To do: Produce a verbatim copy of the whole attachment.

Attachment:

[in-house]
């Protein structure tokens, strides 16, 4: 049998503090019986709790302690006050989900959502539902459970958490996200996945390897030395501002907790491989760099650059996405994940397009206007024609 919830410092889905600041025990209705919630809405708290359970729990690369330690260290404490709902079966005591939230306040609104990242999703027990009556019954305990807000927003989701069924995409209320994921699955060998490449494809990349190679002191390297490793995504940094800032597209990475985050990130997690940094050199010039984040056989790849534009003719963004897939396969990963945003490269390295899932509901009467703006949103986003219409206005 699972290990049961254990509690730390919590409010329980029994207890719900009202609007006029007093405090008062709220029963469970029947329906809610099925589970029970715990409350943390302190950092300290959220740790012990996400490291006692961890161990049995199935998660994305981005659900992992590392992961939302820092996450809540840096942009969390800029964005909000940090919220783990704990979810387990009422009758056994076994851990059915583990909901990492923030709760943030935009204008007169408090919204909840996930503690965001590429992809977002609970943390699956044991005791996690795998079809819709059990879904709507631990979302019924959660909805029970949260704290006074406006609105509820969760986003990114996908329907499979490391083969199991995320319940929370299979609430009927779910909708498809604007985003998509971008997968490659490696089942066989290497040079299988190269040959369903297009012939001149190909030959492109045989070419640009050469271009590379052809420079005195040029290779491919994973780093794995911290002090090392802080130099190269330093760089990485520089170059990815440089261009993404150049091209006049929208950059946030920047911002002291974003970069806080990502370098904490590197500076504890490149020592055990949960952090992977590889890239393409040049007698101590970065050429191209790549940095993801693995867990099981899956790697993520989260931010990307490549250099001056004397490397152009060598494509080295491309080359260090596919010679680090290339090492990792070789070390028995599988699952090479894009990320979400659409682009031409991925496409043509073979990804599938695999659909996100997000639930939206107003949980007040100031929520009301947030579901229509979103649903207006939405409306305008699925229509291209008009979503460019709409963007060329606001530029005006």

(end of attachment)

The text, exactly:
[in-house]
């Protein structure tokens, strides 16, 4: 049998503090019986709790302690006050989900959502539902459970958490996200996945390897030395501002907790491989760099650059996405994940397009206007024609 919830410092889905600041025990209705919630809405708290359970729990690369330690260290404490709902079966005591939230306040609104990242999703027990009556019954305990807000927003989701069924995409209320994921699955060998490449494809990349190679002191390297490793995504940094800032597209990475985050990130997690940094050199010039984040056989790849534009003719963004897939396969990963945003490269390295899932509901009467703006949103986003219409206005 699972290990049961254990509690730390919590409010329980029994207890719900009202609007006029007093405090008062709220029963469970029947329906809610099925589970029970715990409350943390302190950092300290959220740790012990996400490291006692961890161990049995199935998660994305981005659900992992590392992961939302820092996450809540840096942009969390800029964005909000940090919220783990704990979810387990009422009758056994076994851990059915583990909901990492923030709760943030935009204008007169408090919204909840996930503690965001590429992809977002609970943390699956044991005791996690795998079809819709059990879904709507631990979302019924959660909805029970949260704290006074406006609105509820969760986003990114996908329907499979490391083969199991995320319940929370299979609430009927779910909708498809604007985003998509971008997968490659490696089942066989290497040079299988190269040959369903297009012939001149190909030959492109045989070419640009050469271009590379052809420079005195040029290779491919994973780093794995911290002090090392802080130099190269330093760089990485520089170059990815440089261009993404150049091209006049929208950059946030920047911002002291974003970069806080990502370098904490590197500076504890490149020592055990949960952090992977590889890239393409040049007698101590970065050429191209790549940095993801693995867990099981899956790697993520989260931010990307490549250099001056004397490397152009060598494509080295491309080359260090596919010679680090290339090492990792070789070390028995599988699952090479894009990320979400659409682009031409991925496409043509073979990804599938695999659909996100997000639930939206107003949980007040100031929520009301947030579901229509979103649903207006939405409306305008699925229509291209008009979503460019709409963007060329606001530029005006």